• Read, Paul and Mark-Paul Meyer. "Introduction to the Restoration of Motion Picture Film" and "Menschen am Sonntag--a Reconstruction and Documentation Case Study", Restoration of Motion Picture Film, Oxford: Butterworth-Heinemann, 2000, pp 1-5 and pp 231-241
    • Gartenberg, Jon, "The Fragile Emulsion", The Moving Image 2:2 (Fall 2002), pp 142-152
    • Frye, Brian. "The Accidental Preservationist: An Interview with Bill Brand", Film History 15:2 (2003), p 214
  • Recommended
Topics covered:
  • How Film Projectors Work...Inside a 16mm projector and a Tour of the Projection Booth
  • Guest Speaker??
  • Knowing more about film artifacts, what does that tell you about risks to the material? What about its needs for description and care?
  • What are some of the major issues with film preservation?
For next week:
  • Take Tour of Vidipax -- Fri Oct 28, 1 PM, Long Island City Business Center, 300-00 47th Avenue, Suite 600 (this is Queens, not Manhattan!)

Nov 1 Video & Audio Preservation Issues (HB, AH)

Assignments due before class
Topics covered:
  • Orphans presentations
  • Sound
  • Tape Cleaning
  • "Playback" DVD
  • What are some of the major issues with video and sound preservation?
  • What are typical approaches to caring for and preserving video and sound?
  • What is the effect of digital formats and digitization on media preservation?
  • Knowing more about video/sound artifacts, what does that tell you about risks to the material? What about its needs for description and care?

Nov 8 New Media & Digital Preservation Issues (HB)

Assignments due before class:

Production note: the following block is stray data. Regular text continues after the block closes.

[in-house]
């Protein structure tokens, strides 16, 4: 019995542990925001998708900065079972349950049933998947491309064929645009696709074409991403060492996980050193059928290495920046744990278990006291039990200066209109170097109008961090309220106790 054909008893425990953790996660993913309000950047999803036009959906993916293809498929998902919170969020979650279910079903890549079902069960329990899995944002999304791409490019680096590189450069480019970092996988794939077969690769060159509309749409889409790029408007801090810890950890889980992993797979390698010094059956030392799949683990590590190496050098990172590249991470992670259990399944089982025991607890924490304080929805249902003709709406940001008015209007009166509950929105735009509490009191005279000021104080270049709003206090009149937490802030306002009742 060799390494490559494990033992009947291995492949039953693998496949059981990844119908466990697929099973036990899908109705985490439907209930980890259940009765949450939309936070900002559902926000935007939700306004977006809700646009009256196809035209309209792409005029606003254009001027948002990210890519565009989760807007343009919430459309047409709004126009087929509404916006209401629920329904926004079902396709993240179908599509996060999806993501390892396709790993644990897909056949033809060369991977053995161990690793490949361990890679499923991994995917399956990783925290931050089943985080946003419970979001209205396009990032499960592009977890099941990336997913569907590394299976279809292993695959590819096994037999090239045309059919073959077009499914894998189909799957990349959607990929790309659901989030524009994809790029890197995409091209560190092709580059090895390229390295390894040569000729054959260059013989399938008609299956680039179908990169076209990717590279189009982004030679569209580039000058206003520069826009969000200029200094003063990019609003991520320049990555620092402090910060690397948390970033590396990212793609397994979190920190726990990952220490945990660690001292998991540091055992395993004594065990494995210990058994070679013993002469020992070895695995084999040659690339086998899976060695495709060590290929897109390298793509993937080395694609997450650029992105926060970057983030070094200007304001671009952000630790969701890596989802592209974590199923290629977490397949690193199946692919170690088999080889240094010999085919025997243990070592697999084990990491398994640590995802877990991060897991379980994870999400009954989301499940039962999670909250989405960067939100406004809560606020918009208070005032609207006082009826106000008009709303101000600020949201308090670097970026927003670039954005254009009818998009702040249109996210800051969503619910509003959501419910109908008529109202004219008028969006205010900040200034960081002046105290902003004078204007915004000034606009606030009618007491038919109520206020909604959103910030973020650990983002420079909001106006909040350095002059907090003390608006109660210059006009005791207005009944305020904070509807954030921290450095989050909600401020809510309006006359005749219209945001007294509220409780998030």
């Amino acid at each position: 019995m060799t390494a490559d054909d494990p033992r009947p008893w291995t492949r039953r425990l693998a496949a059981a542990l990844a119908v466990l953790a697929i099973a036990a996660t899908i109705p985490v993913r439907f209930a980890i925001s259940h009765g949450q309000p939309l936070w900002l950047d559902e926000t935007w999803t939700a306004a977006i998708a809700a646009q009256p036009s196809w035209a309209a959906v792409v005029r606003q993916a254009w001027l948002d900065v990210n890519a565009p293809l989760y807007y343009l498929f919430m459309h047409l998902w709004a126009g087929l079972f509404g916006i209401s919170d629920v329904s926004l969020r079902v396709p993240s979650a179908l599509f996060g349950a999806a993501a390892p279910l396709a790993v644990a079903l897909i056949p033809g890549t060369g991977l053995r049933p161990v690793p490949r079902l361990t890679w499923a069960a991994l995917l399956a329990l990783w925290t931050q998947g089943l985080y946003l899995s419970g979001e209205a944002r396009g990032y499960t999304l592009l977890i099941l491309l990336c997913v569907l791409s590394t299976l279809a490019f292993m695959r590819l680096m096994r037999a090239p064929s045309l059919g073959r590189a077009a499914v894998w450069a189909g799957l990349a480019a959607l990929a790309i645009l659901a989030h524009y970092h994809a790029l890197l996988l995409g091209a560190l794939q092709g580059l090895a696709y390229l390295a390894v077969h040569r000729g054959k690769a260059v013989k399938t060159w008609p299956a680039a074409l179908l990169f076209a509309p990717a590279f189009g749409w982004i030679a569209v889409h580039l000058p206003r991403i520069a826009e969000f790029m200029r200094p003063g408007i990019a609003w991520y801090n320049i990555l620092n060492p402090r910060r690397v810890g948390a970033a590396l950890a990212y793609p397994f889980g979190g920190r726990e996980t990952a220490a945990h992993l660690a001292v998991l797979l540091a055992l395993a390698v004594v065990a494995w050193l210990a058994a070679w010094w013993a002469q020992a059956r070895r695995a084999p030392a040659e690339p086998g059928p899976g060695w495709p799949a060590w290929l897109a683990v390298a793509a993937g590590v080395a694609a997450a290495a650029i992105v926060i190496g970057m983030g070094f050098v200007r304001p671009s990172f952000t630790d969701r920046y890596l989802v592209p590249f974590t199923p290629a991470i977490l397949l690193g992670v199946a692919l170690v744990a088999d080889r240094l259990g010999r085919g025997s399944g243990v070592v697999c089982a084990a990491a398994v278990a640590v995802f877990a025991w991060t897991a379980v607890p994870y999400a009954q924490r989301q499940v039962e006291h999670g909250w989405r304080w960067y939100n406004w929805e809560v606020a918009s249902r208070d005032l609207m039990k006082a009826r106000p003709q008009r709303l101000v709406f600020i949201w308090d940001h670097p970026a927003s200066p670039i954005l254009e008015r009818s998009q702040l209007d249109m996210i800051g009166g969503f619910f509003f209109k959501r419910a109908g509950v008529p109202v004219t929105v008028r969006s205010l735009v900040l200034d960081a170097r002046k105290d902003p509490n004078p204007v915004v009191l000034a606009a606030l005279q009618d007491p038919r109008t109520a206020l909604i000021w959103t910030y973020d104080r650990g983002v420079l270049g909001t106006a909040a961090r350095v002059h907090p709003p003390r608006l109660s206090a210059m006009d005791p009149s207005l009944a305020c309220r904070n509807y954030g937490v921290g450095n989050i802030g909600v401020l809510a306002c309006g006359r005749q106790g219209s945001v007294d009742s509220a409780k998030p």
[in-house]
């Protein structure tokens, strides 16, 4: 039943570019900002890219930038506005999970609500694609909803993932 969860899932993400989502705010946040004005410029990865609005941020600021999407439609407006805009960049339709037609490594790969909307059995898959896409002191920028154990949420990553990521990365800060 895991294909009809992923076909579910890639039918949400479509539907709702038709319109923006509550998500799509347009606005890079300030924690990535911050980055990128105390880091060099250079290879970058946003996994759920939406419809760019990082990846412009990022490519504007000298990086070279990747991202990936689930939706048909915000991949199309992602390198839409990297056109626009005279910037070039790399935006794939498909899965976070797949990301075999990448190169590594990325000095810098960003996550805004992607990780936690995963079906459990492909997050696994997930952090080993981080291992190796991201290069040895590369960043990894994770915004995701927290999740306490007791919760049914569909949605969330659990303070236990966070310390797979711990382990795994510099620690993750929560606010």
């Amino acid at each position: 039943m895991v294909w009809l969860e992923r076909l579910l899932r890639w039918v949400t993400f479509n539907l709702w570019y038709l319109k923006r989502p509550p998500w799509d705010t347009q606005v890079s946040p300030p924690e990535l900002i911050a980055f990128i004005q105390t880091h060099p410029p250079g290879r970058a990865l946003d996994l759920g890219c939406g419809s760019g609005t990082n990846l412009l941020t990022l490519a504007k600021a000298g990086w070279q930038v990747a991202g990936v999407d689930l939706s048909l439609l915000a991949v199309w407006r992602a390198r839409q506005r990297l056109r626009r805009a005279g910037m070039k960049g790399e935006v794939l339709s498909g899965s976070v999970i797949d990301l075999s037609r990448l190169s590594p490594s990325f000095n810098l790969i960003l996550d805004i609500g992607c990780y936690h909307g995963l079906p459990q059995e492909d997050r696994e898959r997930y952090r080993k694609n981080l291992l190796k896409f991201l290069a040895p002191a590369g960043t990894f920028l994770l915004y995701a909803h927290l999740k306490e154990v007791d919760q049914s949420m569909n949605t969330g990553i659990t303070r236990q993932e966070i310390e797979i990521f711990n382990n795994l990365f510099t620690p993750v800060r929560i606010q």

Topics covered:
  • Guest:  Melitte Buchman, Digital Conversion Specialist, NYU Digital Library
  • Visit to Bobst Video/Audio reformatting Lab
  • NYU Cataloging Templete
  • Introduction NYU/Public Television preservation project
  • Knowing more about digital media artifacts, what does that tell you about risks to the material? What about its needs for description and care?
  • What are some of the major issues with new media preservation?
  • What are the major issues facing moving image and sound archivists in the "digital age"?
  • What are some of the practicalities that preservationists must address?
  • What theories and predictions are being advanced?
  • Does this evidential value change when materials are reformatted?What are the advantages and disadvantages of keeping different versions of materials?
  • What is different between the preservation needs of material that is "born digital" and that which has been digitized?
  • Is it possible to preserve digital materials unchanged?
  • What are the strengths and limitations of the various proposed methods of digital preservation for different uses of cultural materials?
  • As the digital world moves toward multiple uses and viewing works from different angles, how does this affect notions of context and its preservation?
  • How do digital objects challenge traditional archival notions of evidence?  Can ways be found to authenticate digital works, and track provenance and versioning?
  • Documentaries, Actuality Footage, media art, installation art, performance art
  • Documentation, treatment

Nov 15  Access, Curating & Programming (HB)

Assignments due before class:
  • Look over the website of MIC-Moving Image Collections, and prepare questions and comments for our guest, Jane Johnson
  • Read:
    • Each student should read one article from The Moving Image 4:1, Spring 2004, pages 1-88, and be prepared to present a short (5 min) summary  to the rest of the class
    • Atkinson, Jane. AGCS Occupational Profile: Programme Researcher: Broadcasting/film/video
    • At least 3 of the papers from the March 2003 Toronto Conference  Terms of Address: The Pedagogy and Politics of Film and Video Programming and Curating
    • In Focus: a guide to using films / by Linda Blakaby, Dan Georgakas and Barbara Margolis. NY: Cine Information, 1980.
    • American Film Distribution: the changing marketplace / by Suzanne Mary Donahue. MI: UMI Research Press, 1987
    • Noriega, Chon A. "On curating," Wide Angle Vol XVII nr 1-4 (1995); p 292-304